As the identity vendor, Microsoft has some obligations  to provide its customers with patches for AD vulnerabilities, but that is just one part of the equation. If Microsoft is also the identity security vendor, it should also promptly provide detection and remediation capabilities so adversaries cannot launch attacks exploiting vulnerabilities in its products — but that is an area where it has repeatedly failed its customers.

In contrast, when the identity security is provided by a neutral, security-focused vendor like CrowdStrike, this competing interest is eliminated. CrowdStrike’s sole focus is to protect customers from breaches.and provide proactive detection and remediation capabilities to the customer — and not patch vulnerabilities in identity products.

Another area of competing interest lies in integrations. An identity security offering should be able to integrate with and provide visibility across a wide array of identity products to provide a unified identity view. However, when an identity vendor also provides the identity security layer, there is no incentive to integrate with other identity vendors to provide a single pane of glass that gives visibility into multiple identity stores across a hybrid landscape. The difference is apparent with Microsoft Defender for Identity — it is Microsoft-centric, whereas CrowdStrike Falcon® products work not only with Active Directory and Azure AD but also with other best-of-breed IAM/MFA vendors like Okta, Ping, Duo, CyberArk and others.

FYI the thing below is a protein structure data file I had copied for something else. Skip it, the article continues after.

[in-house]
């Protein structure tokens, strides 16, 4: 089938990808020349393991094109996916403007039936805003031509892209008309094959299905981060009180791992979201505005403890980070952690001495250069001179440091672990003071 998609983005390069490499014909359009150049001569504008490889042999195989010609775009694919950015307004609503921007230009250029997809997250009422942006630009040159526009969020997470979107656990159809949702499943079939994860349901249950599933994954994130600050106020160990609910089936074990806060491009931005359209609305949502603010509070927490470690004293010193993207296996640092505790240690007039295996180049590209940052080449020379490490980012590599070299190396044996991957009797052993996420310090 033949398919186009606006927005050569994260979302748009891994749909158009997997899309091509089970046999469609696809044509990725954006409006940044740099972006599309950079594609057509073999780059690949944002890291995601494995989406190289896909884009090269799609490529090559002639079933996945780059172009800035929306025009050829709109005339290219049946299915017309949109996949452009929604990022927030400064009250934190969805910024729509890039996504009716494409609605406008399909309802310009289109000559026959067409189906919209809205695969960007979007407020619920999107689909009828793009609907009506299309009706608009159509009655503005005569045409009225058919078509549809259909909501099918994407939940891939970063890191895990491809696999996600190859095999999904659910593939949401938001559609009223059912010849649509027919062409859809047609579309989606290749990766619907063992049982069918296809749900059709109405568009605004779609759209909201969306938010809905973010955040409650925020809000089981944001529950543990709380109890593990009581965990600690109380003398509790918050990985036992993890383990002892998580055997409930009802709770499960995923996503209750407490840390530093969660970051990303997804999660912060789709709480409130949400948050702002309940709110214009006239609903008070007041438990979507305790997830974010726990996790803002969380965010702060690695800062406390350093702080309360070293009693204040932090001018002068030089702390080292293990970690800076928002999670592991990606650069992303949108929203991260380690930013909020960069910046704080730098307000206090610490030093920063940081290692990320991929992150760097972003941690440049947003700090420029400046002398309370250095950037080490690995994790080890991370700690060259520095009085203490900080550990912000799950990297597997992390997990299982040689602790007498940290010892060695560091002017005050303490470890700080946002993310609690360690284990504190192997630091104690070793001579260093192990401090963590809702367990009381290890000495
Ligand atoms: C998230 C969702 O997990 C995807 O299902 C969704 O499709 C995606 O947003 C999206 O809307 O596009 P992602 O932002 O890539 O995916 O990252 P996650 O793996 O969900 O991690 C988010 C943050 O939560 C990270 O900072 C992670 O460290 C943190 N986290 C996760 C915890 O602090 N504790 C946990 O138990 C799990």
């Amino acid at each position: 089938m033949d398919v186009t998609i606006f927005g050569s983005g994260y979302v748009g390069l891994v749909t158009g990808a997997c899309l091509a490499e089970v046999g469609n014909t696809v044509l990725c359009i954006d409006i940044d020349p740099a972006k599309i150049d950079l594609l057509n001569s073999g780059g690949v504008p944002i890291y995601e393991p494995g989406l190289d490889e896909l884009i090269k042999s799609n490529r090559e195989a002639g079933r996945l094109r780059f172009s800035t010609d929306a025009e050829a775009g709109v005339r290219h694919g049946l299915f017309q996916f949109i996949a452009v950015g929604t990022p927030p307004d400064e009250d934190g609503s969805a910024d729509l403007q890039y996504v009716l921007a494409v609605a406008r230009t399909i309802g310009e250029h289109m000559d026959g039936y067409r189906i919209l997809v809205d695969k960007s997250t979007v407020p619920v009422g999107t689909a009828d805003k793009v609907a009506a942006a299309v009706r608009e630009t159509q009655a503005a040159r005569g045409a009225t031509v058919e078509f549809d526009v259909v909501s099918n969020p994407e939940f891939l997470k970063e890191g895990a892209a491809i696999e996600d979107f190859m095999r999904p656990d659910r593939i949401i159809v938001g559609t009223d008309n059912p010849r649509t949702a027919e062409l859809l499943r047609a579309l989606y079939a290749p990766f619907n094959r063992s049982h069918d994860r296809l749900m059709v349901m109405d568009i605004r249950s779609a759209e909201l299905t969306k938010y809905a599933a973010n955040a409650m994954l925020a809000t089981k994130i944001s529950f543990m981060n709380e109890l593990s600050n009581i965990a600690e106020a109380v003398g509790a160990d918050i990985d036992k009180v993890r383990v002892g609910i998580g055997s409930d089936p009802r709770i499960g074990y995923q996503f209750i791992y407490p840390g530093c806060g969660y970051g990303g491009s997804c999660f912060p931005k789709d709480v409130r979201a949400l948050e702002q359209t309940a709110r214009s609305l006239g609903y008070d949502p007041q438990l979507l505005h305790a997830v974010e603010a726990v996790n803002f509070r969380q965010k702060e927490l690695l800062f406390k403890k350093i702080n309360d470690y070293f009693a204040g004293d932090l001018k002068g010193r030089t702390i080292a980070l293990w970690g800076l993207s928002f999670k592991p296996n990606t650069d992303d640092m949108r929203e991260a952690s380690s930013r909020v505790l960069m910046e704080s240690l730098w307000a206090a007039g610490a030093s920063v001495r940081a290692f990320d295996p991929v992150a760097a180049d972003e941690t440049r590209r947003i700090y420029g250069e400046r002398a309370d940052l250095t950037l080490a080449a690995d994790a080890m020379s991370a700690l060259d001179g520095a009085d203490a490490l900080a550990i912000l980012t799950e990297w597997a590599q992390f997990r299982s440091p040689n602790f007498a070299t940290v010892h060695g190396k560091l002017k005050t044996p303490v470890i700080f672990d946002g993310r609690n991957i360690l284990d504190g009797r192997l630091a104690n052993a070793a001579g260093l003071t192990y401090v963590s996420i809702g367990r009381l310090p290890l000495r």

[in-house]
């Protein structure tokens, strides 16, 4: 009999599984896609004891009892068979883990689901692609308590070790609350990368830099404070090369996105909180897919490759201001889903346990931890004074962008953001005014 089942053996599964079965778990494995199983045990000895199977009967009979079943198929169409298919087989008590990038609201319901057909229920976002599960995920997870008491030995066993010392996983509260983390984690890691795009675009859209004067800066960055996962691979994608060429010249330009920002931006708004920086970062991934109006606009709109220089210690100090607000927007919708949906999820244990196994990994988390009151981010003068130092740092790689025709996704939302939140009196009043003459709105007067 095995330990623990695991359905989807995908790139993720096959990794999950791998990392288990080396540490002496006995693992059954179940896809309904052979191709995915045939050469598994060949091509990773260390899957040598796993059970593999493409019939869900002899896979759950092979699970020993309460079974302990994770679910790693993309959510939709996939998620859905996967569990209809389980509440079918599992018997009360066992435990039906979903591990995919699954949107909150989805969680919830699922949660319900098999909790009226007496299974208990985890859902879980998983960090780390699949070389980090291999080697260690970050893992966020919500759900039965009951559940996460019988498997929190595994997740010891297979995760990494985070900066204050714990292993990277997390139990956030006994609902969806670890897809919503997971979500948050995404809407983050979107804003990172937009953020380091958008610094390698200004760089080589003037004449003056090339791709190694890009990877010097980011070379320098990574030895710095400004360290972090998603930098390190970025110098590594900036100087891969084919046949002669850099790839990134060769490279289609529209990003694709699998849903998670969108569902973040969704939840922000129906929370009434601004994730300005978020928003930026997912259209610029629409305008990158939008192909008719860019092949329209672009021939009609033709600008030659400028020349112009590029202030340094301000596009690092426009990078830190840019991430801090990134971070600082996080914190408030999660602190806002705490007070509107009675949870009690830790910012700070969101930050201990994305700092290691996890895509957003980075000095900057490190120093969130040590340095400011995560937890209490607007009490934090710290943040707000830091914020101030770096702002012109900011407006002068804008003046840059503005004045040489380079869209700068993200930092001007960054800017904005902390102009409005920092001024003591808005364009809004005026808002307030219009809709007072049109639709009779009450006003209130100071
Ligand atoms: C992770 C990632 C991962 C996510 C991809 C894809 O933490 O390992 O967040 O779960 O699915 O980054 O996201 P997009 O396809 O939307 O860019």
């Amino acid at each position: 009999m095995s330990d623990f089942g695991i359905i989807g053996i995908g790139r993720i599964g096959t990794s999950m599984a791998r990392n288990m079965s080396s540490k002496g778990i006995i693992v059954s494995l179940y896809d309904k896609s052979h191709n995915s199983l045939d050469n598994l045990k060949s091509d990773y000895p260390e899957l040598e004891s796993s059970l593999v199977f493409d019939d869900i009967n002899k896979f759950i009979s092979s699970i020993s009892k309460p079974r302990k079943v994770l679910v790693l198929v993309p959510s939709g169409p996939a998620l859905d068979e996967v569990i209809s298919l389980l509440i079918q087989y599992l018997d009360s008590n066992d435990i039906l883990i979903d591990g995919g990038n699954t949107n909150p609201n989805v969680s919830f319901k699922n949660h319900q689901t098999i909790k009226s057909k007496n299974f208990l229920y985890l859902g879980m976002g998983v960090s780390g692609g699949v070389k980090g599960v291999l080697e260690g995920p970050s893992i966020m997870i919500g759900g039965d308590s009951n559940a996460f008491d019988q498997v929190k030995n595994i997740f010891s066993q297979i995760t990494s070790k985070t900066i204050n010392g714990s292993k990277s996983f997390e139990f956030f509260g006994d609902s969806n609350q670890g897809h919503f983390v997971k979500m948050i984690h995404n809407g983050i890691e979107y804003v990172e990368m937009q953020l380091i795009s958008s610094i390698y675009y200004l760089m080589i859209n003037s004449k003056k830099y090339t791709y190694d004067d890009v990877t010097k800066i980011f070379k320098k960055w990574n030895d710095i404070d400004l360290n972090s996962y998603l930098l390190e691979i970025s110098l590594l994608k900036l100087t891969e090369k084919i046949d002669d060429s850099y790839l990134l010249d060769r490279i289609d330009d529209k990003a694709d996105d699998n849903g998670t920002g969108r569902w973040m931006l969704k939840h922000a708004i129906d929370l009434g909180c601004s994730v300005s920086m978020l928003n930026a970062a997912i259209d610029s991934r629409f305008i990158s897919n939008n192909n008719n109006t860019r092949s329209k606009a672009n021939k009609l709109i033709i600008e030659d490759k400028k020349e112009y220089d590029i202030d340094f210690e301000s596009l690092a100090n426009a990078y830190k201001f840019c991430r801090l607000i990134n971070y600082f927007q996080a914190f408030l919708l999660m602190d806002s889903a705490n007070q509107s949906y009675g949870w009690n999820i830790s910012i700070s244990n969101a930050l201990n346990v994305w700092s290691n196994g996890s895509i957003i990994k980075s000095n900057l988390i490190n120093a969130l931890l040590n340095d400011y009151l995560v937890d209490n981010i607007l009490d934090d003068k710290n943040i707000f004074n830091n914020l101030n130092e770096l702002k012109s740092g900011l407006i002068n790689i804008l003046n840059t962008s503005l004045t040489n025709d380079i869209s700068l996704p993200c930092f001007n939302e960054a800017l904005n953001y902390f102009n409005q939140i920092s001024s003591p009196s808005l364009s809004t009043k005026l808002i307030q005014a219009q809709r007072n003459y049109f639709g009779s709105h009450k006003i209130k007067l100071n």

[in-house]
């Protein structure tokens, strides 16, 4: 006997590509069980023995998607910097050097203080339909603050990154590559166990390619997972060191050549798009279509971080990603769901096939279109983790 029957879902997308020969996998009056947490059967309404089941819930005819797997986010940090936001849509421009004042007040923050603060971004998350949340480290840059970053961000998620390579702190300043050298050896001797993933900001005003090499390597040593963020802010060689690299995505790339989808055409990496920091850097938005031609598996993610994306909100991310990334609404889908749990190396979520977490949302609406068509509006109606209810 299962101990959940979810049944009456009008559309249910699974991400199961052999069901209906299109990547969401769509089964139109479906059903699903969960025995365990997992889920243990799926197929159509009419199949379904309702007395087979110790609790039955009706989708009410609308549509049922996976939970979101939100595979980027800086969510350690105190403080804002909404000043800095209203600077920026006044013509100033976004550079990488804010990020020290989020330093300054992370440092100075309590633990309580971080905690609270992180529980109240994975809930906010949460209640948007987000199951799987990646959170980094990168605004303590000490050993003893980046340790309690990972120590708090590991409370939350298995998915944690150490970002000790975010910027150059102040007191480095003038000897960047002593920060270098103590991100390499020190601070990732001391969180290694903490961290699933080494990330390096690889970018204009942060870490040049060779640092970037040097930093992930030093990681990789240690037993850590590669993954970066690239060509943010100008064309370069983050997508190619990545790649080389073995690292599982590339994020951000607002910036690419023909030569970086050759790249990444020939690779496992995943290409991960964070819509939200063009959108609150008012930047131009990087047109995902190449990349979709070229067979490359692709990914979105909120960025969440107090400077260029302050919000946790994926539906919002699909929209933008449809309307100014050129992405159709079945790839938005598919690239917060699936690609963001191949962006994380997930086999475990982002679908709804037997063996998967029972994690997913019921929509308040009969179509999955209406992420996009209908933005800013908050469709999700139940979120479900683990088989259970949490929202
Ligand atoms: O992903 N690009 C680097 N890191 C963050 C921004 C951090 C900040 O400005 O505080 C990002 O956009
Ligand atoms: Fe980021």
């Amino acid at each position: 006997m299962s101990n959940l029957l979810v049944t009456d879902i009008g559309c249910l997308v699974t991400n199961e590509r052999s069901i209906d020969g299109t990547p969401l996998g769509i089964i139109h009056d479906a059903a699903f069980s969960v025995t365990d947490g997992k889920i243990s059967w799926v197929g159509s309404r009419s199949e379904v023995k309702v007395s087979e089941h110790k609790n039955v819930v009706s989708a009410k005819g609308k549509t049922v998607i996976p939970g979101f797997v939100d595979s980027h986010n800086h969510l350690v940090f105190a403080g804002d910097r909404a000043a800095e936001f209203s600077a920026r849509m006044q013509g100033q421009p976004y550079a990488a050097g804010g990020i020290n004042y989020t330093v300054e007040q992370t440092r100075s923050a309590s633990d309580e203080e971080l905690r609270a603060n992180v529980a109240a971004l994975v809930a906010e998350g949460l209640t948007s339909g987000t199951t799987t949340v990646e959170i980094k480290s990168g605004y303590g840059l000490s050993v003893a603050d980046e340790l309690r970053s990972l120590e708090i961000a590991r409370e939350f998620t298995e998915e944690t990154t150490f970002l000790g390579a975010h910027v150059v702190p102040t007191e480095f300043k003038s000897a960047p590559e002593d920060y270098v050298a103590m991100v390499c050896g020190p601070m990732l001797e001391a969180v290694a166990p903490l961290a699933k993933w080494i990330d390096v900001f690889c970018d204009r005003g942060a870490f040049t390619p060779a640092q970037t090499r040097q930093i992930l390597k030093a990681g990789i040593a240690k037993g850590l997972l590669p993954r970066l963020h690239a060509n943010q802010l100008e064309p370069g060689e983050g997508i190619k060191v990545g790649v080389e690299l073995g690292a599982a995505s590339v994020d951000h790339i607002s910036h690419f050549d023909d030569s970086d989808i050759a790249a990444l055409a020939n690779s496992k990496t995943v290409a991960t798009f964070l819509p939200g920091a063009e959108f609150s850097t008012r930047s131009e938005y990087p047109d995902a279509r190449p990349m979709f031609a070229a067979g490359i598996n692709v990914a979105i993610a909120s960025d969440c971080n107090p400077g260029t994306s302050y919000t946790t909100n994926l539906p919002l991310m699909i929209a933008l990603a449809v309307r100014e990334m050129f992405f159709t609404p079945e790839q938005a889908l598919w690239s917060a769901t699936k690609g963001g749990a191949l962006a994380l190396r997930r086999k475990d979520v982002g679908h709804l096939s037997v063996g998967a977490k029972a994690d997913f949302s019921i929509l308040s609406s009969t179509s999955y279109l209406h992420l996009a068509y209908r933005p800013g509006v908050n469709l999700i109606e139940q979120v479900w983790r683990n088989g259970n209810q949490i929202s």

Lack of Security Depth

Although the word “identity” is part of “identity security,” the emphasis must be on security. An ideal identity security solution should be part of a broader security platform that can correlate security information from multiple sources.

The CrowdStrike Security Cloud correlates trillions of security events per day with indicators of attack, the industry’s leading threat intelligence and enterprise telemetry from across customer endpoints, workloads, identities and data. This laser-focus on security, incorporating a wide variety of attack data, enables Falcon products to deliver hyper-accurate detections as well as  automated protection and remediation.

That single-minded focus on security is hard to achieve for a software behemoth like Microsoft, which has years of deep technical debt from legacy products and also a wide swath of new offerings ranging from cloud infrastructure and services to software, hardware and gaming. Due to its legacy approach from a pre-cloud world, Microsoft is constantly playing catch-up to fix newly discovered vulnerabilities across its products. The company has experienced a string of security issues over the years, including AD supply chain compromise, the PrintNightmare vulnerability and common AD misconfigurations that attackers exploit.

This shortcoming was once again shown in the recent noPac exploit, which allowed malicious actors to combine two critical CVEs related to Active Directory (CVE-2021-42278 and CVE-2021-42287), leading to privilege escalation with a direct path to a compromised domain. While CrowdStrike Falcon Identity Threat Protection automatically detects attempted exploitation of these vulnerabilities and can block noPac with a simple policy to enforce MFA, Microsoft’s response was to provide patches to address these vulnerabilities in its own product but with the onus on the customer to apply these patches into every AD domain controller.

Vendor Lock-in

Powered by Fruition